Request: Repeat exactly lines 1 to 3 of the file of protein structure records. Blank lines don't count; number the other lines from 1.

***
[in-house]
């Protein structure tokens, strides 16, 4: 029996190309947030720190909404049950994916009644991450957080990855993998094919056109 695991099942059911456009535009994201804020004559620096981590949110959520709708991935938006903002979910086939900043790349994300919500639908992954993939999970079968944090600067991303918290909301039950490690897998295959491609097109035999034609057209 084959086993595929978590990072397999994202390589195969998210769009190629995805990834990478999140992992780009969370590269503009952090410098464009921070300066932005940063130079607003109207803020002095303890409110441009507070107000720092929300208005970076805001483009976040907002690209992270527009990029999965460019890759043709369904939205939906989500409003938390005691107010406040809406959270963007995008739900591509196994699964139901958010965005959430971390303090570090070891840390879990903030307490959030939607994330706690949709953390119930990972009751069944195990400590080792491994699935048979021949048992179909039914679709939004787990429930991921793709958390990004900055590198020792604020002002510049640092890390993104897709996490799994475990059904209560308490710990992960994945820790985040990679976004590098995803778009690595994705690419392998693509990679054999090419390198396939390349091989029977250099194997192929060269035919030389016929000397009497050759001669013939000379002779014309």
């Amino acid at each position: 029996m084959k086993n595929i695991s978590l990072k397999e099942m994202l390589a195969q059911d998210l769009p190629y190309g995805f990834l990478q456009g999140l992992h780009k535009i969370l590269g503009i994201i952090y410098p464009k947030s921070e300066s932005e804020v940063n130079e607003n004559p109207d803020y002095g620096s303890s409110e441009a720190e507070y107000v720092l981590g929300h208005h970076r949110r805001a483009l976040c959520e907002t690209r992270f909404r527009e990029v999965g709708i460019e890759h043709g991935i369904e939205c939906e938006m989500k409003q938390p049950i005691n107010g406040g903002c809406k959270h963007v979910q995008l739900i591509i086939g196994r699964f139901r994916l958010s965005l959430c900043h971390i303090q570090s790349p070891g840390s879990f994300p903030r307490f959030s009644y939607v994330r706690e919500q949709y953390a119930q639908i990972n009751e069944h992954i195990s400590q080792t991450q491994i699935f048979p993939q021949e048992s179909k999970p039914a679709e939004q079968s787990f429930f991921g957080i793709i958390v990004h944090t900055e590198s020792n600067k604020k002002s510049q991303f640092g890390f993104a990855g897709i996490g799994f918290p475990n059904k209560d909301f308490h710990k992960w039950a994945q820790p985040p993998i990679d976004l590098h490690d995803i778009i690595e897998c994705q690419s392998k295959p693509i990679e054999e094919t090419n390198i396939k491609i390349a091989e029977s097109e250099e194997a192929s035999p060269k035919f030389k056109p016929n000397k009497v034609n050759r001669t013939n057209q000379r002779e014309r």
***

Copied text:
[in-house]
């Protein structure tokens, strides 16, 4: 029996190309947030720190909404049950994916009644991450957080990855993998094919056109 695991099942059911456009535009994201804020004559620096981590949110959520709708991935938006903002979910086939900043790349994300919500639908992954993939999970079968944090600067991303918290909301039950490690897998295959491609097109035999034609057209 084959086993595929978590990072397999994202390589195969998210769009190629995805990834990478999140992992780009969370590269503009952090410098464009921070300066932005940063130079607003109207803020002095303890409110441009507070107000720092929300208005970076805001483009976040907002690209992270527009990029999965460019890759043709369904939205939906989500409003938390005691107010406040809406959270963007995008739900591509196994699964139901958010965005959430971390303090570090070891840390879990903030307490959030939607994330706690949709953390119930990972009751069944195990400590080792491994699935048979021949048992179909039914679709939004787990429930991921793709958390990004900055590198020792604020002002510049640092890390993104897709996490799994475990059904209560308490710990992960994945820790985040990679976004590098995803778009690595994705690419392998693509990679054999090419390198396939390349091989029977250099194997192929060269035919030389016929000397009497050759001669013939000379002779014309």
């Amino acid at each position: 029996m084959k086993n595929i695991s978590l990072k397999e099942m994202l390589a195969q059911d998210l769009p190629y190309g995805f990834l990478q456009g999140l992992h780009k535009i969370l590269g503009i994201i952090y410098p464009k947030s921070e300066s932005e804020v940063n130079e607003n004559p109207d803020y002095g620096s303890s409110e441009a720190e507070y107000v720092l981590g929300h208005h970076r949110r805001a483009l976040c959520e907002t690209r992270f909404r527009e990029v999965g709708i460019e890759h043709g991935i369904e939205c939906e938006m989500k409003q938390p049950i005691n107010g406040g903002c809406k959270h963007v979910q995008l739900i591509i086939g196994r699964f139901r994916l958010s965005l959430c900043h971390i303090q570090s790349p070891g840390s879990f994300p903030r307490f959030s009644y939607v994330r706690e919500q949709y953390a119930q639908i990972n009751e069944h992954i195990s400590q080792t991450q491994i699935f048979p993939q021949e048992s179909k999970p039914a679709e939004q079968s787990f429930f991921g957080i793709i958390v990004h944090t900055e590198s020792n600067k604020k002002s510049q991303f640092g890390f993104a990855g897709i996490g799994f918290p475990n059904k209560d909301f308490h710990k992960w039950a994945q820790p985040p993998i990679d976004l590098h490690d995803i778009i690595e897998c994705q690419s392998k295959p693509i990679e054999e094919t090419n390198i396939k491609i390349a091989e029977s097109e250099e194997a192929s035999p060269k035919f030389k056109p016929n000397k009497v034609n050759r001669t013939n057209q000379r002779e014309r």